In conclusion: the Jesus I follow, is not imaginary.He is very much real to me and millions of others who think like me.millions of us have dedicated our lives to live by bible principles and to obey Jesus as our Lord and savior and master.We view Jesus as the second most powerful person in the whole universe.So, you see, he is not imaginary to me. He is very real to me indeed.
If you read the s scriptures that I have provided and meditate on them, you will come to the same conclusion.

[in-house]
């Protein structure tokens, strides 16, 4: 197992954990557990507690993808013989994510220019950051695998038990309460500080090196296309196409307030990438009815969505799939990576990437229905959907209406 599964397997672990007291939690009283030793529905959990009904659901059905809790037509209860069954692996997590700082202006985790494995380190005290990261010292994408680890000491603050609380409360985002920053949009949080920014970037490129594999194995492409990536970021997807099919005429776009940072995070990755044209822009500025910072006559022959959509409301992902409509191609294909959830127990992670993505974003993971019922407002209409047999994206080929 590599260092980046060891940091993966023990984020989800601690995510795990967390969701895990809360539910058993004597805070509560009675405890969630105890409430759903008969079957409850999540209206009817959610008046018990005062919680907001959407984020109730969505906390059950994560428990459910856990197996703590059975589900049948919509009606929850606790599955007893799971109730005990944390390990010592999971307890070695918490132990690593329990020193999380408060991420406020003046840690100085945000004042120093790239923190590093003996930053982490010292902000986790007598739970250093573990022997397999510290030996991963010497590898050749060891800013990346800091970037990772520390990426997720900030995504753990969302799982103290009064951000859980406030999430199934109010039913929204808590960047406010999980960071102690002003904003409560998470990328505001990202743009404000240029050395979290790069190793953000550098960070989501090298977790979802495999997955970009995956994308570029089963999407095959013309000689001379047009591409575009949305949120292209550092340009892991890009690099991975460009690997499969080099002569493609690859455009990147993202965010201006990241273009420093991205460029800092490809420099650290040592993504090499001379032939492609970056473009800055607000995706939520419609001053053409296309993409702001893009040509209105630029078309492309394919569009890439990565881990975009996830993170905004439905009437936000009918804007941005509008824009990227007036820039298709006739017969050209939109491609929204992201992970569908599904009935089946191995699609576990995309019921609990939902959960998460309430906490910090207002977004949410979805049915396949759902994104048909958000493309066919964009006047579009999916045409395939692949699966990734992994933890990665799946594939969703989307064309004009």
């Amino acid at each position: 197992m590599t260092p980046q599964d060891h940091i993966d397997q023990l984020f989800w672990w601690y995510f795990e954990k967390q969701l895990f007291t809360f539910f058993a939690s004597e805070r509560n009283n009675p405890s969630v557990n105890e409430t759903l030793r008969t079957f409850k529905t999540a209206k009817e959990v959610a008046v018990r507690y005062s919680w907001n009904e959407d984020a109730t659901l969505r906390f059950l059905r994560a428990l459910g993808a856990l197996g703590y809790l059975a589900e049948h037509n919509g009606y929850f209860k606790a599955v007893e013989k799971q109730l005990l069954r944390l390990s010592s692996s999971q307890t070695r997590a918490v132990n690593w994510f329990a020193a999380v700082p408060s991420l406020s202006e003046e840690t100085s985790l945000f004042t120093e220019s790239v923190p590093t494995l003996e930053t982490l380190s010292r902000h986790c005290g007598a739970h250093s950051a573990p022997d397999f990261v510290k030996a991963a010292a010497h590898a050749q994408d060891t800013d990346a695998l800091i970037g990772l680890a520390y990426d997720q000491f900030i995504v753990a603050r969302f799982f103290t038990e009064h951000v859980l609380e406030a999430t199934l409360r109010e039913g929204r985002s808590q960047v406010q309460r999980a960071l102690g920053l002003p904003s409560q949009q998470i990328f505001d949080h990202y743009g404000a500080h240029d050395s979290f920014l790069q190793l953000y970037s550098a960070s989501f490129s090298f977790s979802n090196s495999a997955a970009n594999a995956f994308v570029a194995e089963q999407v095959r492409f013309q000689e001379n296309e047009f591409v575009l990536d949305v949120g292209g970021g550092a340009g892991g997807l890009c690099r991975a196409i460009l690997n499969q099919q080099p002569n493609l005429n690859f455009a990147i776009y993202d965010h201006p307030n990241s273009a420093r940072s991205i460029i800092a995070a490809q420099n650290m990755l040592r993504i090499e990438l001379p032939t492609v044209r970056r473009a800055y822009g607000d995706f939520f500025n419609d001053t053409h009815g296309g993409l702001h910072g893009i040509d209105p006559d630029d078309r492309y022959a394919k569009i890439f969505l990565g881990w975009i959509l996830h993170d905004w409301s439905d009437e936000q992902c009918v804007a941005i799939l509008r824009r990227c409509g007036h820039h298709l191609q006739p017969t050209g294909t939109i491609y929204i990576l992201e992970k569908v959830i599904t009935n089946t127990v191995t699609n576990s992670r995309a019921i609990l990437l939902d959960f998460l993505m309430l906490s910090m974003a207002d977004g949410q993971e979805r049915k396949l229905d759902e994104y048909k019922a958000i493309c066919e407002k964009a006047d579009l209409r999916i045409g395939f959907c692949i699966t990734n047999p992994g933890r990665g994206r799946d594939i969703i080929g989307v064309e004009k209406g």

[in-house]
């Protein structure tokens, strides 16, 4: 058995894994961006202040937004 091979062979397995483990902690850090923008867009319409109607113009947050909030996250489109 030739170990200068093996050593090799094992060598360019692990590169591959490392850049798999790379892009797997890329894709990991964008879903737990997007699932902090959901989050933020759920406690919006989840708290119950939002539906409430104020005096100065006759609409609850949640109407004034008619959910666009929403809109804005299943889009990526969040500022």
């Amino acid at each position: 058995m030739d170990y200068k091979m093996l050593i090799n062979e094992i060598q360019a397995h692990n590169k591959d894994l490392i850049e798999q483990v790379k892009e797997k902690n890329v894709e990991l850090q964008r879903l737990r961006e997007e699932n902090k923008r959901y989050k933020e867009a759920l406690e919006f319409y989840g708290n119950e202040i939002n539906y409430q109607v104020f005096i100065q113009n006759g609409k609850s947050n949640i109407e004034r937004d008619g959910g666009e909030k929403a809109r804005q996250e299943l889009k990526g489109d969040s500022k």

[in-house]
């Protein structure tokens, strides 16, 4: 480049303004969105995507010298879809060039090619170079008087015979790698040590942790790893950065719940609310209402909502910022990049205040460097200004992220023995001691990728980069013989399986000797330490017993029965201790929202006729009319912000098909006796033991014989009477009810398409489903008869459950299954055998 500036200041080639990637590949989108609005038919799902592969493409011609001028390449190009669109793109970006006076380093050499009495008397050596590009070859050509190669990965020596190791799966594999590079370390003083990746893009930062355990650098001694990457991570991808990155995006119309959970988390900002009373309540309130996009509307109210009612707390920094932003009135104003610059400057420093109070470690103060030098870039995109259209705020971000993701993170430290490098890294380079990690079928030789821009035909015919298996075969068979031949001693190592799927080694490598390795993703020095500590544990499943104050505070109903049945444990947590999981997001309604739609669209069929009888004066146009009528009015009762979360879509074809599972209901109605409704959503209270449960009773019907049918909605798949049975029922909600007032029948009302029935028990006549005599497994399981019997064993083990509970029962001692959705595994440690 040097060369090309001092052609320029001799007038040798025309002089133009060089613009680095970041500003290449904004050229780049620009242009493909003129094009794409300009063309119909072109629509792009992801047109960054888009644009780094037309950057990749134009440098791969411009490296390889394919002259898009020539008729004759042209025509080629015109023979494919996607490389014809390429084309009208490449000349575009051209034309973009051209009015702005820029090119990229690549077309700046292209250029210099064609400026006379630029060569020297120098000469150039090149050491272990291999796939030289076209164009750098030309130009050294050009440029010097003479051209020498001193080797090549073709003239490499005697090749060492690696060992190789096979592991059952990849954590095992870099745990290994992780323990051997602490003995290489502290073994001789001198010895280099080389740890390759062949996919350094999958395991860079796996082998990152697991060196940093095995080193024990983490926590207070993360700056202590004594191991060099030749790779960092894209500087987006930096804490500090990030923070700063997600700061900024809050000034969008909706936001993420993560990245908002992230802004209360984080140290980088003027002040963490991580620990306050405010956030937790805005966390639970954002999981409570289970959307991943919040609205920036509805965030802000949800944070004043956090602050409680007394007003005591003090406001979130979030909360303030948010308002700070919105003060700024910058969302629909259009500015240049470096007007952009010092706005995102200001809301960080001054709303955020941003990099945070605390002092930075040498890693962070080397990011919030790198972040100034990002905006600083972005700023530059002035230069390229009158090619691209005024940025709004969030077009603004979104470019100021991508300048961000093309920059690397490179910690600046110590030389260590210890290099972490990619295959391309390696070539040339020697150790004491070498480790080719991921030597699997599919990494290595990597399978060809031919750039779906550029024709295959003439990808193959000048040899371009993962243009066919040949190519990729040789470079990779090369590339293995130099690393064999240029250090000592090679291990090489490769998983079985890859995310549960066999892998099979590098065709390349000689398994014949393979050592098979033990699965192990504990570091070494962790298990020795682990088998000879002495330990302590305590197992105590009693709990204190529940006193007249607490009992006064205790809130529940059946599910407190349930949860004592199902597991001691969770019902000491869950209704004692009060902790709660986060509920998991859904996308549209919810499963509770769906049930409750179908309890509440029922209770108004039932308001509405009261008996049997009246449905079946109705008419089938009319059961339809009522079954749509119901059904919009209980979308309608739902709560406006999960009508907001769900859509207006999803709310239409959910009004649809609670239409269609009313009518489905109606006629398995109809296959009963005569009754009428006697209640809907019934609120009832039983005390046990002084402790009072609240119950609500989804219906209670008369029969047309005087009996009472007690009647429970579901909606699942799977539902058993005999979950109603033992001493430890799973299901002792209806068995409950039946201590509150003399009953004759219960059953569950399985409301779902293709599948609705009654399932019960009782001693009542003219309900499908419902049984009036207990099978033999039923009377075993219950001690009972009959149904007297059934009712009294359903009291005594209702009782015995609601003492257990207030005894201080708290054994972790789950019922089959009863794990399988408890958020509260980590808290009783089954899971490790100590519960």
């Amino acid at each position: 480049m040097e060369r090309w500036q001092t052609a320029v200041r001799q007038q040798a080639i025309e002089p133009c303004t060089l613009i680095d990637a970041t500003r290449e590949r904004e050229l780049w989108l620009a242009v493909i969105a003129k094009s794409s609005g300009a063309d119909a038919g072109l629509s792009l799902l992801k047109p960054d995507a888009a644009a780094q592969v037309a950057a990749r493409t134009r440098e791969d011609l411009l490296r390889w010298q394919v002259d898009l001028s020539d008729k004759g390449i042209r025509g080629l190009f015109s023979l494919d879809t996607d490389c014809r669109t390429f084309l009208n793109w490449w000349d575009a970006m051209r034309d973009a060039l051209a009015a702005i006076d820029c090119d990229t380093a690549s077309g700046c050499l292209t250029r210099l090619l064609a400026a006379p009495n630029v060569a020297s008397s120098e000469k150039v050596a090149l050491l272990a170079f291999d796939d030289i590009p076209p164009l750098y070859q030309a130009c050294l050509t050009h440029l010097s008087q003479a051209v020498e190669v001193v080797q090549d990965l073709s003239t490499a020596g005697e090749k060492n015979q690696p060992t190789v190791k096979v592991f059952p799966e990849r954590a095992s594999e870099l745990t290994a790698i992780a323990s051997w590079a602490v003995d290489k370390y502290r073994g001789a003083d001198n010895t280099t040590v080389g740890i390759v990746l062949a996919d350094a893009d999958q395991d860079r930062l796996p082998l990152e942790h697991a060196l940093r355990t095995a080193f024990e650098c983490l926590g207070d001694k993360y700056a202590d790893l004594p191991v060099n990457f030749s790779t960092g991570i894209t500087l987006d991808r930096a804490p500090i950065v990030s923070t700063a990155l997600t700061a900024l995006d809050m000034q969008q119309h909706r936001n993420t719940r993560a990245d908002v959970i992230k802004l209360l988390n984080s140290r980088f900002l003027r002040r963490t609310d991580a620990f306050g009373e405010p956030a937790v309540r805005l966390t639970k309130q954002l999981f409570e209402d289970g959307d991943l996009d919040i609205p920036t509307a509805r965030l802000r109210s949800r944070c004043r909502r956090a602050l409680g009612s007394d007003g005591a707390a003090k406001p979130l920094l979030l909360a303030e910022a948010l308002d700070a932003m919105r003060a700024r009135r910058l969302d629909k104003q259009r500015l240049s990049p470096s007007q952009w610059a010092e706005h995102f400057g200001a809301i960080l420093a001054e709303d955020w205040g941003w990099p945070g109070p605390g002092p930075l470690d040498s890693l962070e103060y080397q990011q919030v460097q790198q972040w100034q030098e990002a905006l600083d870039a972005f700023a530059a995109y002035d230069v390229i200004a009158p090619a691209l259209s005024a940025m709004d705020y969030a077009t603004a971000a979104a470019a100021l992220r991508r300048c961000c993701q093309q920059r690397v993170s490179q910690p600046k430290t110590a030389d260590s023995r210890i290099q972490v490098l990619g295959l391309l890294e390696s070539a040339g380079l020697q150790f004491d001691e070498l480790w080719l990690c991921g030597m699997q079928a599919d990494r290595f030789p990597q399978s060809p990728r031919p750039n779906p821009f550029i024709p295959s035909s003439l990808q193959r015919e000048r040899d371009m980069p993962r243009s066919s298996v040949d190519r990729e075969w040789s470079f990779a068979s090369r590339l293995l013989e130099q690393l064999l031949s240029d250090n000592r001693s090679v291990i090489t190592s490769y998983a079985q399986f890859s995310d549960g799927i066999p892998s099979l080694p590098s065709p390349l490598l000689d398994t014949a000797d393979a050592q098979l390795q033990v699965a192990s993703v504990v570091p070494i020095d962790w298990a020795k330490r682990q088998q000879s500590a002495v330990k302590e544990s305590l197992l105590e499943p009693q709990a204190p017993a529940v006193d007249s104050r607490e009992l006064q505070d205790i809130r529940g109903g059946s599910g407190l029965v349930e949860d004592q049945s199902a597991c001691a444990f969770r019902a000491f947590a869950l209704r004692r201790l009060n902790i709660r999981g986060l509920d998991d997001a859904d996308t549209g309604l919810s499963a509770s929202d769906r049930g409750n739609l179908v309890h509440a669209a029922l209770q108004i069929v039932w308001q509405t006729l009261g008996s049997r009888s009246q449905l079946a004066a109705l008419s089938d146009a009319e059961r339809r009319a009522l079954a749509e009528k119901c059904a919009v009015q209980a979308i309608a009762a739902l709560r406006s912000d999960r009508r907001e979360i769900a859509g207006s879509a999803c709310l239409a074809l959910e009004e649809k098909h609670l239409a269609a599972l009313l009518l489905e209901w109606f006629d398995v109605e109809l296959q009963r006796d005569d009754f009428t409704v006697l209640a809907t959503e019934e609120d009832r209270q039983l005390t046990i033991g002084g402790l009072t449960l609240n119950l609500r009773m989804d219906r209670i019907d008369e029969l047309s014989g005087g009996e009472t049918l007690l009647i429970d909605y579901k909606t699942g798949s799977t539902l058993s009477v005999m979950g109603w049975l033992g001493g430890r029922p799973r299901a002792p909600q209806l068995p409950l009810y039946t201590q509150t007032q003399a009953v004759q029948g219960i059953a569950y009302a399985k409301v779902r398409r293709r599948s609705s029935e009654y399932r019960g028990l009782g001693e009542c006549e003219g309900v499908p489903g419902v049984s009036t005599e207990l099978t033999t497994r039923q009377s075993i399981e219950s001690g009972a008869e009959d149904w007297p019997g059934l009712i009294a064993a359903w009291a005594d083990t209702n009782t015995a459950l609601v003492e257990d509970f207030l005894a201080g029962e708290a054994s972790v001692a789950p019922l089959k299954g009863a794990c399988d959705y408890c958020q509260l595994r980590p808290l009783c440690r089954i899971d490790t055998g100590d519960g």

In the spirit of Christ...
Neighborly  Love .
commented by (100 points)
Great explanation pjrizzo, but to
Fig Tree, it sounds like you've been following the teachings of the Jehovah's Witnesses'  doctrine , which, btw is a non Christian cult. I leave you with John 1. " In the beginning was the Word, and the Word was with God, and the Word was God. The same was in the beginning with God. All things were made through him. Without him was not anything made that has been made.
Jhn 1:1‭-‬3 WEB
Now ask yourself this question, who was the Word? May God bless.